United Nations Security Council Resolution 1207

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UN Security Council
Resolution 1207
Serbia and Montenegro-CIA WFB Map.png
Serbia and Montenegro
Date 17 November 1998
Meeting no. 3,944
Code S/RES/1207 (Document)
Subject The International Criminal Tribunal for the former Yugoslavia
Voting summary
14 voted for
None voted against
1 abstained
Result Adopted
Security Council composition
Permanent members
Non-permanent members

United Nations Security Council resolution 1207, adopted on 17 November 1998, after recalling all resolutions concerning the conflicts in the former Yugoslavia, in particular Resolution 827 (1993), the Council condemned the Federal Republic of Yugoslavia (Serbia and Montenegro) for its failure to execute arrest warrants issued by the International Criminal Tribunal for the former Yugoslavia (ICTY).[1]

The Security Council recalled the General Framework Agreement and deplored the lack of co-operation by the Federal Republic of Yugoslavia with the ICTY.

Acting under Chapter VII of the United Nations Charter, the Council reminded all states of their obligation to co-operate with the Tribunal, including the execution of arrest warrants. It called on countries which had not yet done so, including the Federal Republic of Yugoslavia, to take measures under their domestic law to implement Resolution 827; it could not invoke provisions of domestic law to account for its failure to meet its obligations under international law.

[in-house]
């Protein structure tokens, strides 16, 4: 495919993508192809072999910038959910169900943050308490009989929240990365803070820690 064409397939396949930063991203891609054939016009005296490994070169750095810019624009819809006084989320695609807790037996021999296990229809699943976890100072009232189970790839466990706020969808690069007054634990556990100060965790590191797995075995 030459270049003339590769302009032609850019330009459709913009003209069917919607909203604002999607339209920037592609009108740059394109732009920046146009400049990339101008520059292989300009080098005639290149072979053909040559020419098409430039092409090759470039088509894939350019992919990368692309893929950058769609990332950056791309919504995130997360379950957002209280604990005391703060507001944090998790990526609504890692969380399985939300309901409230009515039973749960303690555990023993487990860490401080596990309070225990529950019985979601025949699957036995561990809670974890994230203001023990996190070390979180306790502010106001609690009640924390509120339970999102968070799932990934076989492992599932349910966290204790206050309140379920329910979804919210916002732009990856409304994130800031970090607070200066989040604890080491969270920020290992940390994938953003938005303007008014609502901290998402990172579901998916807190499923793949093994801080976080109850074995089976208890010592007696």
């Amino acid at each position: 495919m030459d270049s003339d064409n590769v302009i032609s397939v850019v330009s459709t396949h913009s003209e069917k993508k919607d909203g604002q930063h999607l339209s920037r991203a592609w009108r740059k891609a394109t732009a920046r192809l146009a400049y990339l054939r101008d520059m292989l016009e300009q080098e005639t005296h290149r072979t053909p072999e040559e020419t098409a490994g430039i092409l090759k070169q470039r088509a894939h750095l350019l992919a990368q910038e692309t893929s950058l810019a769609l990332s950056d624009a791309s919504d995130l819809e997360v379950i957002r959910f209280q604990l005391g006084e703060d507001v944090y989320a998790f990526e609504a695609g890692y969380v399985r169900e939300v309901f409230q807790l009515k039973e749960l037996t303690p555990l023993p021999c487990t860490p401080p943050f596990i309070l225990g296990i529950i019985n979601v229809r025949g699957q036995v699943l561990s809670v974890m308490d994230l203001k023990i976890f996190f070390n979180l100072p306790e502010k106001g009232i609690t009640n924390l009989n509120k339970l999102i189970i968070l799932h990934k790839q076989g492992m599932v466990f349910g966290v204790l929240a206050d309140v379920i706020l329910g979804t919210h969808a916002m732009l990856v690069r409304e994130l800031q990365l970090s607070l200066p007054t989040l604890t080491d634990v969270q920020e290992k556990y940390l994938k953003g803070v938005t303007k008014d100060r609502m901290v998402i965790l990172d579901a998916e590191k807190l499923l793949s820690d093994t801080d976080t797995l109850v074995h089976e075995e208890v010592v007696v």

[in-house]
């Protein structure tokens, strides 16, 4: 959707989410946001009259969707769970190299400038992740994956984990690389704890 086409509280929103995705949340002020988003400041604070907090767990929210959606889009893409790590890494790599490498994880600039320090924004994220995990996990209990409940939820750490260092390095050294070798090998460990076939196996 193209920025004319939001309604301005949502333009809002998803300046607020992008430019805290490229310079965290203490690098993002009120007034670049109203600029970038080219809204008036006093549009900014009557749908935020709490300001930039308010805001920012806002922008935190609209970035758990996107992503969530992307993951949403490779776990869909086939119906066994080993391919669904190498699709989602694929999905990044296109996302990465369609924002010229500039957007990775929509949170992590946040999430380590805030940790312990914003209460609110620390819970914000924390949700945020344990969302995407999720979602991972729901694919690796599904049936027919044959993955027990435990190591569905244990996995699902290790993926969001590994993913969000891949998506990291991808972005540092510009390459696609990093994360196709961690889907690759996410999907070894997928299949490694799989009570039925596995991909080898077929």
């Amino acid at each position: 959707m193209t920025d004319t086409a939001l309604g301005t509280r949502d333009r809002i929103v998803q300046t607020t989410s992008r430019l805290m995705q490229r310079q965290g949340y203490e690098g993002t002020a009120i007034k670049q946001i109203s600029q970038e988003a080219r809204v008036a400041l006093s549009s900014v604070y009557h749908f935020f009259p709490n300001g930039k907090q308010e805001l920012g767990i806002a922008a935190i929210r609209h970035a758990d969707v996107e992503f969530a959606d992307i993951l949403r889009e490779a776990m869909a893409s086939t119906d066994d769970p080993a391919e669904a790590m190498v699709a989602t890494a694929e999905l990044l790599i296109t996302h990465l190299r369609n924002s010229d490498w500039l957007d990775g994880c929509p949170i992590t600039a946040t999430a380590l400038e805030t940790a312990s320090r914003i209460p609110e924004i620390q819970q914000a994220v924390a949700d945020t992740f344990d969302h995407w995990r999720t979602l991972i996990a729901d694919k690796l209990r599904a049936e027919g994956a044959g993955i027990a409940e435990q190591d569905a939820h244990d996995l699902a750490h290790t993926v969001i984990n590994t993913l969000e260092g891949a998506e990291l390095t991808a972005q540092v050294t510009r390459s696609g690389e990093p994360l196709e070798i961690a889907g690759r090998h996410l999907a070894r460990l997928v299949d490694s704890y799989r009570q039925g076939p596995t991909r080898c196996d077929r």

The resolution condemned that arrest warrants had not been issued for three suspects charged with a massacre of 200 Croats and demanded the immediate and unconditional execution of those arrest warrants and a transfer to the Tribunal.[2] The authorities in the Federal Republic of Yugoslavia, Kosovo and other countries were urged to co-operate with the Prosecutor at the ICTY for alleged war crimes.[3] Finally, the President of the Tribunal was urged to keep the Council informed on developments.

Resolution 1207 was adopted by 14 votes to none against, with one abstention from China, which argued that the ICTY was not a permanent court of law and therefore could not interfere in the internal affairs of the Federal Republic of Yugoslavia and other countries.[1]

See also[edit]

References[edit]

  1. ^ a b "Security Council condemns failure of Federal Republic of Yugoslavia to execute arrest warrants issued by former Yugoslavia trial". United Nations. 17 November 1998. 
  2. ^ Lederer, Edith M. (18 November 1998). "U.N. demands Yugoslavia hand over three charged with war crimes". Associated Press. 
  3. ^ André Klip; Göran Sluiter (2001). Annotated leading cases of International Criminal Tribunals: The International Criminal Tribunal for the former Yugoslavia 1997–1999. Intersentia nv. p. 44. ISBN 978-90-5095-141-8. 

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